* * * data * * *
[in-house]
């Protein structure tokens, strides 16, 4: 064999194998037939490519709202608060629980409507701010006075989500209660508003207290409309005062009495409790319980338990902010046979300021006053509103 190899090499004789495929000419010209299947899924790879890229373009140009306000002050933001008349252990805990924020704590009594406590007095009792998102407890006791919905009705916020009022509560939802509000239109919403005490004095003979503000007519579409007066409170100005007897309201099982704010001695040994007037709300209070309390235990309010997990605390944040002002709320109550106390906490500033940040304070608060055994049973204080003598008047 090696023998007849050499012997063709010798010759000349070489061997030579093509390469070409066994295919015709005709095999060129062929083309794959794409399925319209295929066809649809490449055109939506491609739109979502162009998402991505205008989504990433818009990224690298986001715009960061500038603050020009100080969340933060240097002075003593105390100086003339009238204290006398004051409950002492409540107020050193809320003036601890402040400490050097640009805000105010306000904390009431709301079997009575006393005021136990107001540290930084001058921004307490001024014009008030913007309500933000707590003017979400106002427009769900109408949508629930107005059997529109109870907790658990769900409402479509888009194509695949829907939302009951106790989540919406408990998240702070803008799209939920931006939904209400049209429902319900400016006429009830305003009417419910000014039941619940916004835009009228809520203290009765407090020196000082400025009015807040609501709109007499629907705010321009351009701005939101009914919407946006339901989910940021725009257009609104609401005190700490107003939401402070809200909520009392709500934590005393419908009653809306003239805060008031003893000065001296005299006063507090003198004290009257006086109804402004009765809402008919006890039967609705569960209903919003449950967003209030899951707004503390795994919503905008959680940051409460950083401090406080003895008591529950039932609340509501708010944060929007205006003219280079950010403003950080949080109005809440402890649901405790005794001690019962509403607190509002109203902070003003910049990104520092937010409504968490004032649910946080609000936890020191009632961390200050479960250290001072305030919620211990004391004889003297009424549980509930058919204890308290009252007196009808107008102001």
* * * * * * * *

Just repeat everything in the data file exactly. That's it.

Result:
[in-house]
């Protein structure tokens, strides 16, 4: 064999194998037939490519709202608060629980409507701010006075989500209660508003207290409309005062009495409790319980338990902010046979300021006053509103 190899090499004789495929000419010209299947899924790879890229373009140009306000002050933001008349252990805990924020704590009594406590007095009792998102407890006791919905009705916020009022509560939802509000239109919403005490004095003979503000007519579409007066409170100005007897309201099982704010001695040994007037709300209070309390235990309010997990605390944040002002709320109550106390906490500033940040304070608060055994049973204080003598008047 090696023998007849050499012997063709010798010759000349070489061997030579093509390469070409066994295919015709005709095999060129062929083309794959794409399925319209295929066809649809490449055109939506491609739109979502162009998402991505205008989504990433818009990224690298986001715009960061500038603050020009100080969340933060240097002075003593105390100086003339009238204290006398004051409950002492409540107020050193809320003036601890402040400490050097640009805000105010306000904390009431709301079997009575006393005021136990107001540290930084001058921004307490001024014009008030913007309500933000707590003017979400106002427009769900109408949508629930107005059997529109109870907790658990769900409402479509888009194509695949829907939302009951106790989540919406408990998240702070803008799209939920931006939904209400049209429902319900400016006429009830305003009417419910000014039941619940916004835009009228809520203290009765407090020196000082400025009015807040609501709109007499629907705010321009351009701005939101009914919407946006339901989910940021725009257009609104609401005190700490107003939401402070809200909520009392709500934590005393419908009653809306003239805060008031003893000065001296005299006063507090003198004290009257006086109804402004009765809402008919006890039967609705569960209903919003449950967003209030899951707004503390795994919503905008959680940051409460950083401090406080003895008591529950039932609340509501708010944060929007205006003219280079950010403003950080949080109005809440402890649901405790005794001690019962509403607190509002109203902070003003910049990104520092937010409504968490004032649910946080609000936890020191009632961390200050479960250290001072305030919620211990004391004889003297009424549980509930058919204890308290009252007196009808107008102001």